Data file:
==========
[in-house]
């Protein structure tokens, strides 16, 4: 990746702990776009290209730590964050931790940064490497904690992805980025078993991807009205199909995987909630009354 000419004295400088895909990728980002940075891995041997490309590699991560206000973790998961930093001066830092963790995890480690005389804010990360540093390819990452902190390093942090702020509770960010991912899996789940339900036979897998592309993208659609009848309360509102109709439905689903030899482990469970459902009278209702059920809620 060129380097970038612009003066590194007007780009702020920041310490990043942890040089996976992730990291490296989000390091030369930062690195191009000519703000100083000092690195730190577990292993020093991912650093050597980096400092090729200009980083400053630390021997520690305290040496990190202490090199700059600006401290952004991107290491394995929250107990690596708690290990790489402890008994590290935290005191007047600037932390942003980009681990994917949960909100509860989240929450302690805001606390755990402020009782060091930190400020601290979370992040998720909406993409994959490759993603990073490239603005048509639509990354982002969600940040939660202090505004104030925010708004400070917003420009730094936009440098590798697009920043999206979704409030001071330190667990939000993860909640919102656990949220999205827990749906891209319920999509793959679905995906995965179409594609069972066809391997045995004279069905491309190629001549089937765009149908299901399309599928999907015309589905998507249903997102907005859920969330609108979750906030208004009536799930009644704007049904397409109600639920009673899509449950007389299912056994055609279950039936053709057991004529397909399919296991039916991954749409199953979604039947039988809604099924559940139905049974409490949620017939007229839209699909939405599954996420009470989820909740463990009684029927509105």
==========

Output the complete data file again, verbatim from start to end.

[in-house]
């Protein structure tokens, strides 16, 4: 990746702990776009290209730590964050931790940064490497904690992805980025078993991807009205199909995987909630009354 000419004295400088895909990728980002940075891995041997490309590699991560206000973790998961930093001066830092963790995890480690005389804010990360540093390819990452902190390093942090702020509770960010991912899996789940339900036979897998592309993208659609009848309360509102109709439905689903030899482990469970459902009278209702059920809620 060129380097970038612009003066590194007007780009702020920041310490990043942890040089996976992730990291490296989000390091030369930062690195191009000519703000100083000092690195730190577990292993020093991912650093050597980096400092090729200009980083400053630390021997520690305290040496990190202490090199700059600006401290952004991107290491394995929250107990690596708690290990790489402890008994590290935290005191007047600037932390942003980009681990994917949960909100509860989240929450302690805001606390755990402020009782060091930190400020601290979370992040998720909406993409994959490759993603990073490239603005048509639509990354982002969600940040939660202090505004104030925010708004400070917003420009730094936009440098590798697009920043999206979704409030001071330190667990939000993860909640919102656990949220999205827990749906891209319920999509793959679905995906995965179409594609069972066809391997045995004279069905491309190629001549089937765009149908299901399309599928999907015309589905998507249903997102907005859920969330609108979750906030208004009536799930009644704007049904397409109600639920009673899509449950007389299912056994055609279950039936053709057991004529397909399919296991039916991954749409199953979604039947039988809604099924559940139905049974409490949620017939007229839209699909939405599954996420009470989820909740463990009684029927509105």